Is machine use necessary for this project?

  • Precision cutting required
  • Precision hole placement
  • Bulk material cut to a complex geometry geometry
  • Material constraint on fabrication type


Machine Controls and Table Movement

At first glance, the leavers and knobs on the mill head may seem intimidating. For most general operations though few of the controls are used making the learning process much easier. Most projects can be taken care of by using the table X, Y and Z feeds along with the quill feed handle.  Eventually there will be processes that require you to learn more of the ins and outs of the machine such as head tilting or changing the mill speed. The X and Y axes movement are controlled by the two round handles connected to the base of the machine. When the X axis is referred to, the side to side travel is being referenced while the Y axis feed refers the movement of the table to and away from the user. If the table X axis of our machine is locked in place and the handle won’t turn, the culprit is likely the X axis auto feed being engaged and can be solved by disengaging the auto feed. For a video showing some basics of the machine controls please see here.

Collets and Drill Chuck

The cutting tool to be used will be held by either a collet or a drill chuck. A drill chuck is useful when you need to drill multiple holes of multiple sizes because this attachment allows you to quickly change between drill bits without changing the chuck itself. It should be noted that the chuck is meant specifically vertical holes and is never meant to be used when horizontally feeding the work piece. This is because drill chucks are meant for vertical forces but not necessarily for horizontal forces. Our drill chuck is mounted to a Jacob’s taper, this taper mount has a threaded top to attach to the quill and a tapered base that creates a friction fit with the drill chuck. Excessive work piece vibration can cause the friction fit to loosen causing the drill chuck to fall off the taper mount. If this does happen, the drill chuck must be remounted to the taper. Both surfaces should be cleaned first with a solvent such as acetone to remove any oils present that may otherwise act as a lubricant in this fit. To secure the two pieces, the top of the Jacob’s chuck should be struck onto a piece of wood that backed by a solid surface.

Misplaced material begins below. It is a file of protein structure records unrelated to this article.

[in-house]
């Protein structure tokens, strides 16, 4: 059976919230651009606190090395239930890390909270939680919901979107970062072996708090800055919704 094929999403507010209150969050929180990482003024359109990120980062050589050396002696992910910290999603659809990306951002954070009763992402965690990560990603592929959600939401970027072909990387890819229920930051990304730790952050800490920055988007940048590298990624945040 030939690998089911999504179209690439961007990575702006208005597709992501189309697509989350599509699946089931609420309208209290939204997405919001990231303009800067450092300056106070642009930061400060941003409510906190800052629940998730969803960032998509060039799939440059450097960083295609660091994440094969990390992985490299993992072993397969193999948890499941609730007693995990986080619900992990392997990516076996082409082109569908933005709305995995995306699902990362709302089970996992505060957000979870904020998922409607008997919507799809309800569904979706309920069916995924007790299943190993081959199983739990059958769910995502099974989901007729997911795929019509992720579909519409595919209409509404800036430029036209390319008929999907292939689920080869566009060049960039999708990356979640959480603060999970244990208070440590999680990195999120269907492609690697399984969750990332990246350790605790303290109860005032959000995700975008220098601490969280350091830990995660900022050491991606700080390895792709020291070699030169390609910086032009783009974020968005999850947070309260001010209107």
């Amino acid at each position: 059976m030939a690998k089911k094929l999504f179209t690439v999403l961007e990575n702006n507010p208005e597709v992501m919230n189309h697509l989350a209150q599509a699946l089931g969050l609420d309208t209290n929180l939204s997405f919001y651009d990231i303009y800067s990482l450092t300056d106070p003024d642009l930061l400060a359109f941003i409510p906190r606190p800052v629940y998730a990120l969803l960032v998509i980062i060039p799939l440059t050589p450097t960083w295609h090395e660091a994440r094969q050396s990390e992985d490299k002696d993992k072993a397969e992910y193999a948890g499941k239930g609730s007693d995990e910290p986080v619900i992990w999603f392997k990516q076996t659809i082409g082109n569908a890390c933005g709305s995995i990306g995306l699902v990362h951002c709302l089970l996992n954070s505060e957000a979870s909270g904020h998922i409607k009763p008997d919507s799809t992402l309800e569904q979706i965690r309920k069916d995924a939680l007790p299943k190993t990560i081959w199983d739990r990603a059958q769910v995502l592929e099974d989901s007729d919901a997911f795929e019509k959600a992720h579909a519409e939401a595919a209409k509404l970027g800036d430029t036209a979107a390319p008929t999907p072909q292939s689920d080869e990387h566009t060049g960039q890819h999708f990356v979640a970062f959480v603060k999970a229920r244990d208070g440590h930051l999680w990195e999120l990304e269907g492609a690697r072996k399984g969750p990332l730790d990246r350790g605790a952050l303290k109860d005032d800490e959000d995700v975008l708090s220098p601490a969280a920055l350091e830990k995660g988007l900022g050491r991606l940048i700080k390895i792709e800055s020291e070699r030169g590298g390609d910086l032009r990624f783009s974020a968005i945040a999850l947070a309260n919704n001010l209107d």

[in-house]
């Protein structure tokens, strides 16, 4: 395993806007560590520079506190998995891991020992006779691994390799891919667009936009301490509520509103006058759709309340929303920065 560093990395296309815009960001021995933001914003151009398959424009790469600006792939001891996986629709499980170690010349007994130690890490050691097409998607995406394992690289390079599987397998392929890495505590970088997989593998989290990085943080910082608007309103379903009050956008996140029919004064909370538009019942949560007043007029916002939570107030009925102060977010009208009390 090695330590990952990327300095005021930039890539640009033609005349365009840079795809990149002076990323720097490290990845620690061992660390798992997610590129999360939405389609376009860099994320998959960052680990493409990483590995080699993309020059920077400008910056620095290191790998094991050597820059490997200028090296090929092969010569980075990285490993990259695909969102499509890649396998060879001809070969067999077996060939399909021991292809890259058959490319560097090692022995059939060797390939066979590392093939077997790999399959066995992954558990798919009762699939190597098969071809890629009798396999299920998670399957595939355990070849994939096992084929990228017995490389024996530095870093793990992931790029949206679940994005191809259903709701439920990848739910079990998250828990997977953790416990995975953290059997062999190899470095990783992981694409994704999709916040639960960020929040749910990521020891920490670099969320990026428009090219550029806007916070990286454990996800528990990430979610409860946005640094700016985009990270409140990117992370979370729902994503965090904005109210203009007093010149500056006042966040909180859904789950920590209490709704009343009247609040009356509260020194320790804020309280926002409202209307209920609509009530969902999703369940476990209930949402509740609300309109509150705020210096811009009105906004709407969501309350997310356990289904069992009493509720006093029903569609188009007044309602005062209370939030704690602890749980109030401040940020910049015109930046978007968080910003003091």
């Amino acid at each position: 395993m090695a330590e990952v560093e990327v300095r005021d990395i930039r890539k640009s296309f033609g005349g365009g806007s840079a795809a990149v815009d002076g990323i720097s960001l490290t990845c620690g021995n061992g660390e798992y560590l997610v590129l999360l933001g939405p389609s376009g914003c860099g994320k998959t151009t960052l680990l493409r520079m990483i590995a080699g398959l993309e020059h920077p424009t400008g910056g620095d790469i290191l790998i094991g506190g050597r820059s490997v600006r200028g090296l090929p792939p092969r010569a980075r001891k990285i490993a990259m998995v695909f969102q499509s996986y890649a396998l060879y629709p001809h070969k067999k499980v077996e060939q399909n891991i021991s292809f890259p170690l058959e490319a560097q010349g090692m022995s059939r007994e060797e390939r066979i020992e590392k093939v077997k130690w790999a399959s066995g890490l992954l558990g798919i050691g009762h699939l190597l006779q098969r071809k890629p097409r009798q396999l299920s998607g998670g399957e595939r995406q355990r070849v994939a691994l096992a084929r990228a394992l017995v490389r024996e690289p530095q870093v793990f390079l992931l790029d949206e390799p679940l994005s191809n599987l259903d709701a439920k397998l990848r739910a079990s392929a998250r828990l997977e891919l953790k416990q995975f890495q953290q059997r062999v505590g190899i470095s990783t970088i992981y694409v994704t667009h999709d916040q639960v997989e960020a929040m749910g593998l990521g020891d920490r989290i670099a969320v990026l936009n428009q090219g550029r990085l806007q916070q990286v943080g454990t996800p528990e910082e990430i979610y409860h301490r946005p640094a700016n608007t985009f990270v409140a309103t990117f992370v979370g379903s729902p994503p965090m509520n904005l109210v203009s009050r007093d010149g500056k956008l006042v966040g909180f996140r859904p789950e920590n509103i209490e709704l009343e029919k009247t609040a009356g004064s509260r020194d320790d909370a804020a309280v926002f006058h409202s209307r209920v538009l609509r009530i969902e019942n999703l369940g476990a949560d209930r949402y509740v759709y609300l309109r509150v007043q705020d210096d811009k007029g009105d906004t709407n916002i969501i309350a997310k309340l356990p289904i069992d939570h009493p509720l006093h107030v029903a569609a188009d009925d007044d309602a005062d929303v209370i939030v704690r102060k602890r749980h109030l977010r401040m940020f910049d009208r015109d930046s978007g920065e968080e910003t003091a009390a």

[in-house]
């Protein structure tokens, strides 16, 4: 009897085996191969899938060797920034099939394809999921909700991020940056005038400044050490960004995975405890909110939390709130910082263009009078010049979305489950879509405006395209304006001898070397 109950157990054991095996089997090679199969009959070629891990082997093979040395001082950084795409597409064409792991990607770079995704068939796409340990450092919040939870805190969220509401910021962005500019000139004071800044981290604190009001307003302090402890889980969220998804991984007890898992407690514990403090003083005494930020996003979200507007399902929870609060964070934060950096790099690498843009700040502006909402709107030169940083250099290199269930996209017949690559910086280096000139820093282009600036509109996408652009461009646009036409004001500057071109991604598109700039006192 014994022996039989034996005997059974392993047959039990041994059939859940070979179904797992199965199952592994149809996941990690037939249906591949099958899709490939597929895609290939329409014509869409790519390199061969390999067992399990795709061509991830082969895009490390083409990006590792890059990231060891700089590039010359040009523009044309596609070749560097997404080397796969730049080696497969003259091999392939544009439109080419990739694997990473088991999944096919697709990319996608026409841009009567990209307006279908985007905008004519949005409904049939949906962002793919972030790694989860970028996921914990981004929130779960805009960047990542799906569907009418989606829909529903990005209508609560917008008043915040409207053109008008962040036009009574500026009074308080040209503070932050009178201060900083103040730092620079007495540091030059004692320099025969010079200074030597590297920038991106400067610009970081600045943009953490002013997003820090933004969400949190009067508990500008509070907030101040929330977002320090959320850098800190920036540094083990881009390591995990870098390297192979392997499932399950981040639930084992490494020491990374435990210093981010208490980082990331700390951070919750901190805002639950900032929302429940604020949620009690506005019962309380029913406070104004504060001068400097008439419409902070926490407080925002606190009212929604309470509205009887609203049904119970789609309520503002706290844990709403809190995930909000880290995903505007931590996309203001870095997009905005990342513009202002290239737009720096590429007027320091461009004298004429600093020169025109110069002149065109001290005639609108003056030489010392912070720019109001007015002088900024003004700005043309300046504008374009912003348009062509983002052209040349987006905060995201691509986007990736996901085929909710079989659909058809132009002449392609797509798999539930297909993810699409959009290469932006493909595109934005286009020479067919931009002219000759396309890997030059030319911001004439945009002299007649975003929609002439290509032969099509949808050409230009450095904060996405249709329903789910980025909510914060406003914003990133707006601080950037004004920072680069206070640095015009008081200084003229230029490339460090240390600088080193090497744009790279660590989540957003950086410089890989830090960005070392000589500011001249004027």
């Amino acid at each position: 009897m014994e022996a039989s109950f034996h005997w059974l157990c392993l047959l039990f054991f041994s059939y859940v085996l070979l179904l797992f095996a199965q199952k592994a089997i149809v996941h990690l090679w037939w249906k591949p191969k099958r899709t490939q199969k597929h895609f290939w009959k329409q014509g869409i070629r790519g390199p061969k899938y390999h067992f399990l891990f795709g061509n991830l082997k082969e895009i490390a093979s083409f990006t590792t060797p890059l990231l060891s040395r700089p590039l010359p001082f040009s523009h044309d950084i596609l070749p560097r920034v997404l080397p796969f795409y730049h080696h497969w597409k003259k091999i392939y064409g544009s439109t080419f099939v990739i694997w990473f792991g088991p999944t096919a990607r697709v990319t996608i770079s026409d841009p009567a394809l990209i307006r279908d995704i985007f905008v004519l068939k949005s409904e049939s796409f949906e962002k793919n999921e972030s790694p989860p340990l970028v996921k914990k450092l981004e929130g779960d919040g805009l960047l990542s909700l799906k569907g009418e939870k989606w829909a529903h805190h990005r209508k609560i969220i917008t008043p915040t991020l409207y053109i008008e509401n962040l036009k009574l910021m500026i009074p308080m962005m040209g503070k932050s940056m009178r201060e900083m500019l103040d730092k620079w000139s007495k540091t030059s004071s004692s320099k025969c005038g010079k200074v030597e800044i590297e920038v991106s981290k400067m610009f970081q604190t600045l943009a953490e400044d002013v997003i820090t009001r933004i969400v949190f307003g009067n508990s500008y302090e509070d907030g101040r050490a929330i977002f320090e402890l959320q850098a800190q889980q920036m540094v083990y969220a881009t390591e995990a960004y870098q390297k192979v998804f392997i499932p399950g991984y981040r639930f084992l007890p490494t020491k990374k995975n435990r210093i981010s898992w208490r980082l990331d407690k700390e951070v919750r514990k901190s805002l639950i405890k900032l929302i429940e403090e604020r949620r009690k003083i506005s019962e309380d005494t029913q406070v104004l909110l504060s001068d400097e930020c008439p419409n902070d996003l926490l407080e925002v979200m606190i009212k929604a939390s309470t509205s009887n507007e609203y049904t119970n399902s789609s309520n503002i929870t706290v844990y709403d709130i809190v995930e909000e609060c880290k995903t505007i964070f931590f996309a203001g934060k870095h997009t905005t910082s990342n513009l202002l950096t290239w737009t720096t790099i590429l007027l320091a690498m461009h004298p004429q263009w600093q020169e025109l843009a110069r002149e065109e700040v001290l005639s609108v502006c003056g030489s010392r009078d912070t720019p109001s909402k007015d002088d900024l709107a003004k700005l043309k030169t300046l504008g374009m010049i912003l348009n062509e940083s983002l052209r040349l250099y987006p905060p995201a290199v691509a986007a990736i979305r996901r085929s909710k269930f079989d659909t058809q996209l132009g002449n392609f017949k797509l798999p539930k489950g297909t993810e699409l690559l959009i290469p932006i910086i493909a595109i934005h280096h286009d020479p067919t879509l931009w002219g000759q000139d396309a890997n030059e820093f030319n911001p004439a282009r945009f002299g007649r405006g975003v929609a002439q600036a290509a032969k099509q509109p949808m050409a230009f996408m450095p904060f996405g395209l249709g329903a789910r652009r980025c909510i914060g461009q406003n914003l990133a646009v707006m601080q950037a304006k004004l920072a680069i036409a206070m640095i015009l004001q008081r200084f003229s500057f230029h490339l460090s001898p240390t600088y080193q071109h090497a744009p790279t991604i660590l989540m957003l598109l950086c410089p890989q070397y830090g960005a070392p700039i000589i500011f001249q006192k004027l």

Collets are designed to be used with a specific cutting tool shank diameter allowing a much more secure fit than a drill chuck. Both endmill bits as well as drill bits are usable with the appropriately sized collet allowing for either drilling or horizontally fed workpieces. To mount a collet and endmill, the collet should be tightened onto the quill loosely at first without the endmill inserted. After the collet is loosely connected to the quill the endmill should then be inserted so that the cutting surface is fully outside of the collet while being supported by your hand to prevent dropping the endmill onto the mill bed. The quill is then hand tightened until the mill bit will no longer drop out, and at this point the spindle brake can be used to allow the quill to be tightened completely with the wrench stored on the machine. For a simple video showing this process and some information on mounting types see here.

Cutting Fluid and Lubricants